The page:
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Pediatrics in Practice: Positive Antinuclear Antibody: What Now?

“Positive ANA” is one of the most common reasons for referral to the pediatric rheumatology clinic. The antinuclear antibody (ANA) is often mistakenly considered a good screening test for rheumatic disease. Dr. Ashley Cooper, Interim Division Director of Pediatric Rheumatology, discusses what it means when a child has a positive anti-nuclear antibody test, when ANA should be checked, and how to talk about the test results with the family.


Common Orthopedic Conditions and How to Treat Them

Orthopedic conditions can cause pain and dysfunction, causing aches and pains in bones and joints. Mobility and activity may be limited by these conditions. Polly Wimer, CPNP, APRN discusses common orthopedic conditions and their treatment.


Pediatrics in Practice: The Opioid-Pain Nexus: Current Opioid Use and Safety

Although there has been less emphasis on responsible prescribing of opioids in children, with newly developed legal and regulatory efforts focused almost exclusively on adults, it remains important for pediatric providers to be aware of the heightened risk for substance misuse in adolescents, and the appropriate use of opioids in a pediatric population. In this podcast, Daniel Millspaugh, MD, anesthesiologist and Director of the Comprehensive Pain Management and Opioid Stewardship...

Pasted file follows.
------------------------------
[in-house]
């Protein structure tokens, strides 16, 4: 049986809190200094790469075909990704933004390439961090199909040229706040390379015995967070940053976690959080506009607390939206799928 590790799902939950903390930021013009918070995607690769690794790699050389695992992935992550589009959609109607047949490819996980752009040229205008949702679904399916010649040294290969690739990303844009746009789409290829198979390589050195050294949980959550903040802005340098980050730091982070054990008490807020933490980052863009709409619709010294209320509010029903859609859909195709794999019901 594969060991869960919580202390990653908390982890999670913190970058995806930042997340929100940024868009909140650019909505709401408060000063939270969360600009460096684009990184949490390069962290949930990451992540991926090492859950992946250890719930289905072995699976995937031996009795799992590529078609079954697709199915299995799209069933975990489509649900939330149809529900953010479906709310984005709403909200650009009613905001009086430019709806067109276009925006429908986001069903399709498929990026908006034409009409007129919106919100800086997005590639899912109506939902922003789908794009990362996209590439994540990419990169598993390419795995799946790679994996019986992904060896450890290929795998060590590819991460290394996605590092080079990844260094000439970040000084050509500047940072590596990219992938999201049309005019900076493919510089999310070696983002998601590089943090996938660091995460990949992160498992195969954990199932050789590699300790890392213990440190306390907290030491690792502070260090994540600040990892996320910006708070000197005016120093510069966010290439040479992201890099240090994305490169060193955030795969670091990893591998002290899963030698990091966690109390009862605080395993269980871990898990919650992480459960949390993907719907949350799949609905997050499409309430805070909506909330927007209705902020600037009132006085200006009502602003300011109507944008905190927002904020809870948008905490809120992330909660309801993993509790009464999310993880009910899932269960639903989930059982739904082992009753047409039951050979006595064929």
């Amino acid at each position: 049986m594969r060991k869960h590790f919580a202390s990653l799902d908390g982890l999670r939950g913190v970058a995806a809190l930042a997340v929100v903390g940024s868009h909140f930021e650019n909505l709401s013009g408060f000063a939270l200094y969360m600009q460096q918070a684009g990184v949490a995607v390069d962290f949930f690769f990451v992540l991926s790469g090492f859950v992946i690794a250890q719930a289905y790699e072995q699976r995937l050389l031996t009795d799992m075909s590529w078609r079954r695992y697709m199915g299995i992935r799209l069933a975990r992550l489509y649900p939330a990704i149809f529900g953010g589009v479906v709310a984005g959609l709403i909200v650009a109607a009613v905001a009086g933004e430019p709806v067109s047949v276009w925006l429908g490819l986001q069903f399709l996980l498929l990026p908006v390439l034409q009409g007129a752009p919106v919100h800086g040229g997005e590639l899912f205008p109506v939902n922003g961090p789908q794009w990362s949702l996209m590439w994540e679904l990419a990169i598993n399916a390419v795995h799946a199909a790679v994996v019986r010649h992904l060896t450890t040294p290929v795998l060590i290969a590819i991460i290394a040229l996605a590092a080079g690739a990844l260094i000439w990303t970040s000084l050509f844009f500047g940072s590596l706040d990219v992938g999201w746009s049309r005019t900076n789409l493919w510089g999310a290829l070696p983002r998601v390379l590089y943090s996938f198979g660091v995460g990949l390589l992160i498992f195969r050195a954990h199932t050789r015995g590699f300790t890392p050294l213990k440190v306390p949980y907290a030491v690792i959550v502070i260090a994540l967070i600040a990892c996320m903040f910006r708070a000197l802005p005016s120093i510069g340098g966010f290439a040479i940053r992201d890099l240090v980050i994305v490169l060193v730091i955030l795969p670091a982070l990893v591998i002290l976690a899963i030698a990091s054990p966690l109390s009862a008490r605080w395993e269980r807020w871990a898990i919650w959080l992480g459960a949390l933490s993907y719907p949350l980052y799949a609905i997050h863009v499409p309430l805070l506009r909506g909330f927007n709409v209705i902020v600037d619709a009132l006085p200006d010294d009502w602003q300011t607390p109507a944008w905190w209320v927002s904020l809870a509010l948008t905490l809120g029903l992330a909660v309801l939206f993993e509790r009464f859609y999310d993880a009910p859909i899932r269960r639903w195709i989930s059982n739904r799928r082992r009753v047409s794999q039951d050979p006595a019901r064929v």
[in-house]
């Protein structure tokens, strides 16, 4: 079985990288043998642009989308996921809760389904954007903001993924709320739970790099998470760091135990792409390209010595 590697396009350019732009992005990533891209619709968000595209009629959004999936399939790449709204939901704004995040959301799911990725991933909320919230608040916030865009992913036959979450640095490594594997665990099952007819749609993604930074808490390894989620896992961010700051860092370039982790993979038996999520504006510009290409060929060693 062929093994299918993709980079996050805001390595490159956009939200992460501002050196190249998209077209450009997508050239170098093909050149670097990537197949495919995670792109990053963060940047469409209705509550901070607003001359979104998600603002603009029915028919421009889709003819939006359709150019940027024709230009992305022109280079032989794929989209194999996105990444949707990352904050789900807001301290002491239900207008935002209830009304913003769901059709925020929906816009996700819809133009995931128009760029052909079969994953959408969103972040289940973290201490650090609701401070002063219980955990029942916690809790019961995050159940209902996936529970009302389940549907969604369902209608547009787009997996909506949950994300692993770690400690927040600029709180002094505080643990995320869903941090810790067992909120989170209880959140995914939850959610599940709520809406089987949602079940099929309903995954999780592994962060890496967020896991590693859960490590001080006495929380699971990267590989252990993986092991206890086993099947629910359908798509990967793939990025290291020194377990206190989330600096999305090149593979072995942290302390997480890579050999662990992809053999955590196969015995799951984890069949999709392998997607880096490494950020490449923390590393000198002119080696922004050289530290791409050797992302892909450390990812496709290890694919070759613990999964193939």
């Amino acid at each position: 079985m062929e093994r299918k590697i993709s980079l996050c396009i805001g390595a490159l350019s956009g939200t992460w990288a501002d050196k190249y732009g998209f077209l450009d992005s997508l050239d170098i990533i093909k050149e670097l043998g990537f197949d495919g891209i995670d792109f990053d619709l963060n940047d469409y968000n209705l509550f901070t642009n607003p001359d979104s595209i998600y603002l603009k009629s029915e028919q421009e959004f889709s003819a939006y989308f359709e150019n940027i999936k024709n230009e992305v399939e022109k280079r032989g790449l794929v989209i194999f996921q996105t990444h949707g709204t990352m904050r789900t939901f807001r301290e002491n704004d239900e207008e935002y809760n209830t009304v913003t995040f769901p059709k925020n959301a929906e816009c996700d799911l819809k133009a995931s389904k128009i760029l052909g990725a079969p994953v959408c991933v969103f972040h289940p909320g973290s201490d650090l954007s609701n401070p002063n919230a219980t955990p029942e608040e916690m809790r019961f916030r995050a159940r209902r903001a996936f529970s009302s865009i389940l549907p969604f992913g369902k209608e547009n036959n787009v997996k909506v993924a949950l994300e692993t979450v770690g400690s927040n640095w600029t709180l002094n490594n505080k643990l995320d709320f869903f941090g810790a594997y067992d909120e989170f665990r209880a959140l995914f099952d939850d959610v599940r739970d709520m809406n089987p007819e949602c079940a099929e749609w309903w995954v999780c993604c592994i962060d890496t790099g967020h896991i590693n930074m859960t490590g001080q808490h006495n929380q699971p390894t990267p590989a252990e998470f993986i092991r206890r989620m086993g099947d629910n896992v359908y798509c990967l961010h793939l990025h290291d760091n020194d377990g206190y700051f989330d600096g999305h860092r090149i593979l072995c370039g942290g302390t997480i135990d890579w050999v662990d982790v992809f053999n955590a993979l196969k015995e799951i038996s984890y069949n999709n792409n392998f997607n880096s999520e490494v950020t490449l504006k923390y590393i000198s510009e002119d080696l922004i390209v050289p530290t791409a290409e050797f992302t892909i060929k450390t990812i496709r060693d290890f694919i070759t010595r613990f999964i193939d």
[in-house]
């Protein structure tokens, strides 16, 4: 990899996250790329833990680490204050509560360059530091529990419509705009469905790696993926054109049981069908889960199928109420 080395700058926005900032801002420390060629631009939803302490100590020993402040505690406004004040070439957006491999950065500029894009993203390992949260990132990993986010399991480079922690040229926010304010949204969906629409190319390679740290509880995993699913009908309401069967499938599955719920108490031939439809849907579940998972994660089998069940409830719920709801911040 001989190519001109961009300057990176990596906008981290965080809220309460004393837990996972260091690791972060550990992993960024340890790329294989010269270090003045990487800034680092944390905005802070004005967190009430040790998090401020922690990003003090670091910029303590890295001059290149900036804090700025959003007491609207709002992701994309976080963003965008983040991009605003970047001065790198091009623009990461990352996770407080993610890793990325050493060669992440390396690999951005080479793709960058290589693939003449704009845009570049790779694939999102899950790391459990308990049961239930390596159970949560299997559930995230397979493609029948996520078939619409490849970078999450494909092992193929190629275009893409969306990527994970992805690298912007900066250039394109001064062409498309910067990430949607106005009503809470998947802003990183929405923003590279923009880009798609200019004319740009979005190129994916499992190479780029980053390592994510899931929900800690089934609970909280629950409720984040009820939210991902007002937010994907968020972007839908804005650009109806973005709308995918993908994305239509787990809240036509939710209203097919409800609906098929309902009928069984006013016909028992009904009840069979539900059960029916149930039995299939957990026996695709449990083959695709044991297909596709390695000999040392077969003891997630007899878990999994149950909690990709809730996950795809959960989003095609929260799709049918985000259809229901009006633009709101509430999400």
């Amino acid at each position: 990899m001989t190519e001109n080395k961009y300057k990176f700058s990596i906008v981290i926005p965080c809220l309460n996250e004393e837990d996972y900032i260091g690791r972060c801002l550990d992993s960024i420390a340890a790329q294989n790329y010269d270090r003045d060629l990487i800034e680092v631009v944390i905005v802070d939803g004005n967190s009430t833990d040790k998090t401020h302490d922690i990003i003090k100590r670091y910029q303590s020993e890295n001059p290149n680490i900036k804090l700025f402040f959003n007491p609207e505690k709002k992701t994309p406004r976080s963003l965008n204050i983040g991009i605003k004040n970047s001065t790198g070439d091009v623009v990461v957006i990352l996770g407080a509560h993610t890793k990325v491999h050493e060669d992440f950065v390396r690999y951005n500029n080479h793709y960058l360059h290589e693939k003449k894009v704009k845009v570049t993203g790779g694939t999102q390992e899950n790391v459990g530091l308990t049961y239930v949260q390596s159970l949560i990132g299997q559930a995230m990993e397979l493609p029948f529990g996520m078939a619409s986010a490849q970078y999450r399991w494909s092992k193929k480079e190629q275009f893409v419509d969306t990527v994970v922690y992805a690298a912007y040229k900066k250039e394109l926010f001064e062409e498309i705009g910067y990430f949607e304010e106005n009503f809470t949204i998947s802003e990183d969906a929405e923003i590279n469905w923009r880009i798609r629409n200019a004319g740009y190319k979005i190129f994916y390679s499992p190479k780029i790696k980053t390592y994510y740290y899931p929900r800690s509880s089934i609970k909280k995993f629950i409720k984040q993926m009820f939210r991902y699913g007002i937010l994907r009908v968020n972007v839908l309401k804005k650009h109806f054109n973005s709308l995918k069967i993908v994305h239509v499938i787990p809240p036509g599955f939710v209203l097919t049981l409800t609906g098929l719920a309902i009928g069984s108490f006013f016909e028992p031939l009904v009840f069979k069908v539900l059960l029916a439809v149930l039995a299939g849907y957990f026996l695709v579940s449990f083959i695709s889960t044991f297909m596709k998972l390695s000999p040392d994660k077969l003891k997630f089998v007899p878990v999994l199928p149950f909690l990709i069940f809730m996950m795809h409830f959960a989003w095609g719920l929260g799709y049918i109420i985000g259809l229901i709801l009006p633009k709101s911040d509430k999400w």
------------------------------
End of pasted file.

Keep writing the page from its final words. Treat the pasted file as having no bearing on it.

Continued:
Pediatrics in Practice: Primary Care for Pediatric Cancer Survivors

As pediatric cancer survival rates continue to improve, we are faced with a new set of health challenges in caring for these survivors. Joy Fulbright, MD, Director of the Survive and Thrive program at Children’s Mercy Kansas City, discusses health concerns after cancer treatment, what primary care providers need to know, and the need for yearly screenings addressing medical and psychosocial issue.


Previously Untreated Patients with Hemophilia Matter

As regional hemophilia treatment center, Children's Mercy follows more than 900 patients with bleeding disorders. Listen as Shannon Carpenter, MD, pediatric hematologist/oncologist and director of the Hemophilia Treatment Center at Children's Mercy Kansas City, discusses hemophilia A and B in children, current treatments and promising new research studies and options on the horizon, such as the PUPS Matter cohort study.


Getting in Front of Type 2 Diabetes